How to become an Electrician
Learn how to become an electrician from the team of online college and scholarship experts at The College Monk.
How to Become an Electrician
This article provides in-depth information about what an electrician is, what electricians do, degrees for electricians, steps to become an electrician, and much more.
Electricians are highly skilled trade professionals who are trained to handle a wide variety of issues associated with electrical power, lighting, and control systems.
If you’re interested in becoming an electrician, this article will give you the information you need about schooling, courses to take, required experience, and more.
What does Electrician do ?
An electrician has many duties, including repairing, maintaining, and installing electrical equipment.
For example, electricians read blueprints that reveal the location of outlets, circuits, and other equipment, and they make repairs or update recommendations for the system based on that blueprint.
Electricians also keep their communities safe by preventing and responding to dangerous electrical situations.
Some of the main tasks that an electrician has to handle are:
- Adding, maintaining, and replacing circuit breakers, fuses, and wires.
- Finding and replacing faulty wiring or aged wiring that could pose a safety hazard.
- Planning the layout and installation of wiring through an entire building or series of buildings.
- Reading blueprints to learn where circuits, outlets, panel boards, and other electrical components are to be found.
- Reviewing other electricians’ work in a building and making sure it meets the safety standards set out in the national electrical code.
- Teaching and appraising apprentices.
Depending on licensing and experience, electricians are categorized one of the following ways:
After completing an apprenticeship, you can become a journeyman electrician. A journeyman electrician is a licensed electrician that can work without supervision, though they will often still work under a master electrician.
A journeyman electrician can become a master electrician only after they’ve had about two years of on-the-job experience.
Once a master electrician is fully licensed, they can oversee apprenticeships for journeymen electricians, lead job sites, and supervise electrical teams.
While specific qualification requirements vary from state to state, licensing requirements typically mandate that the candidate pass an exam.
Master electricians may work in conjunction with electrical engineers to handle complex projects.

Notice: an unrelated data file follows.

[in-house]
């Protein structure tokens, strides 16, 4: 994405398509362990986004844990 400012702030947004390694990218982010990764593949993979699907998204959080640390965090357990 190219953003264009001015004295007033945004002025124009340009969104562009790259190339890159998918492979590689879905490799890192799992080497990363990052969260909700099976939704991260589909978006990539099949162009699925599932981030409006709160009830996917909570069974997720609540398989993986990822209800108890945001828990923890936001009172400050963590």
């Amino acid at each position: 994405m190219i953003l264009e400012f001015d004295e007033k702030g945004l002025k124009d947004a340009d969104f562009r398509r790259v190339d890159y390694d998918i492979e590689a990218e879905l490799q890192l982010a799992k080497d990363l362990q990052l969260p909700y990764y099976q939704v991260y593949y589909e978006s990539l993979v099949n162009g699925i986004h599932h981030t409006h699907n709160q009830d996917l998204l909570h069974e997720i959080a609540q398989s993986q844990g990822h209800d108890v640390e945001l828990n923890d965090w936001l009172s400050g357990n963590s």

Independent electrical contractors
Electrical contractors are freelancers or small business owners who work with hired teams of electricians to complete larger jobs. These electricians may work for residential or commercial clients.
While not every independent electrical contractor is a master electrician, they are required to have one on staff.
Specializations for electricians
Once electricians are licensed and certified, they can specialize in any of the following areas:
A residential electrician specializes in residential work. They focus on repairing, installing, and maintaining wiring, lighting systems, and electrical components in homes, apartment buildings, and other residential spaces.
Commercial electricians work in commercial settings, such as factories and warehouses.
Since commercial buildings use dIfferent power systems than residential buildings, commercial electricians typically have a slightly different skill set than residential electricians.
To become a commercial electrician, you must complete a set number of commercial training hours in an electrician apprenticeship setting.
Industrial electricians are similar to commercial electricians, except that they tend to work with larger machinery. For example, industrial electricians may specialize in working with machinery at manufacturing plants.
To become an industrial electrician, you must complete a period of training under the supervision of a licensed industrial electrician.
Additional concentrations to consider for an electrician
Here are some additional and even more specified concentrations to consider if you want to become an electrician:
Electrical drafters work with blueprints, create diagrams, and develop layout drawings for electrical equipment. They create diagrams for circuit boards and maintain and install electrical equipment.
Linemen install and repair wires and cables that carry power from a powerhouse or substation to a particular destination.
Their job also includes building transmission towers and erecting utility poles.
Powerhouse, substation, and relay
These electricians work specifically with power-generating stations, substations, and in-service relays to make sure that the power grid stays up and running.